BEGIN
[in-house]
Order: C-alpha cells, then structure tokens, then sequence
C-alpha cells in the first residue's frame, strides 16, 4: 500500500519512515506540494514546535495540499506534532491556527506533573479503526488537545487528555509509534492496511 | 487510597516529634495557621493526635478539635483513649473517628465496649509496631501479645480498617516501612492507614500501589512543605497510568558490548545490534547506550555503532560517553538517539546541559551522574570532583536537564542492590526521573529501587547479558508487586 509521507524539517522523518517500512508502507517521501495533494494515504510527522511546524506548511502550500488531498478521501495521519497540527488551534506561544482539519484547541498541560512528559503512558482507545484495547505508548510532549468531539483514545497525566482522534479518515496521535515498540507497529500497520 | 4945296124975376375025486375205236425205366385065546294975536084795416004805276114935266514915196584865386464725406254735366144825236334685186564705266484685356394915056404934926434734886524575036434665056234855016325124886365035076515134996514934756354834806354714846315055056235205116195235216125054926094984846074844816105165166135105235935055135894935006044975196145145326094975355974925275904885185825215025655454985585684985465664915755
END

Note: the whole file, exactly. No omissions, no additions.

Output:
[in-house]
Order: C-alpha cells, then structure tokens, then sequence
C-alpha cells in the first residue's frame, strides 16, 4: 500500500519512515506540494514546535495540499506534532491556527506533573479503526488537545487528555509509534492496511 | 487510597516529634495557621493526635478539635483513649473517628465496649509496631501479645480498617516501612492507614500501589512543605497510568558490548545490534547506550555503532560517553538517539546541559551522574570532583536537564542492590526521573529501587547479558508487586 509521507524539517522523518517500512508502507517521501495533494494515504510527522511546524506548511502550500488531498478521501495521519497540527488551534506561544482539519484547541498541560512528559503512558482507545484495547505508548510532549468531539483514545497525566482522534479518515496521535515498540507497529500497520 | 4945296124975376375025486375205236425205366385065546294975536084795416004805276114935266514915196584865386464725406254735366144825236334685186564705266484685356394915056404934926434734886524575036434665056234855016325124886365035076515134996514934756354834806354714846315055056235205116195235216125054926094984846074844816105165166135105235935055135894935006044975196145145326094975355974925275904885185825215025655454985585684985465664915755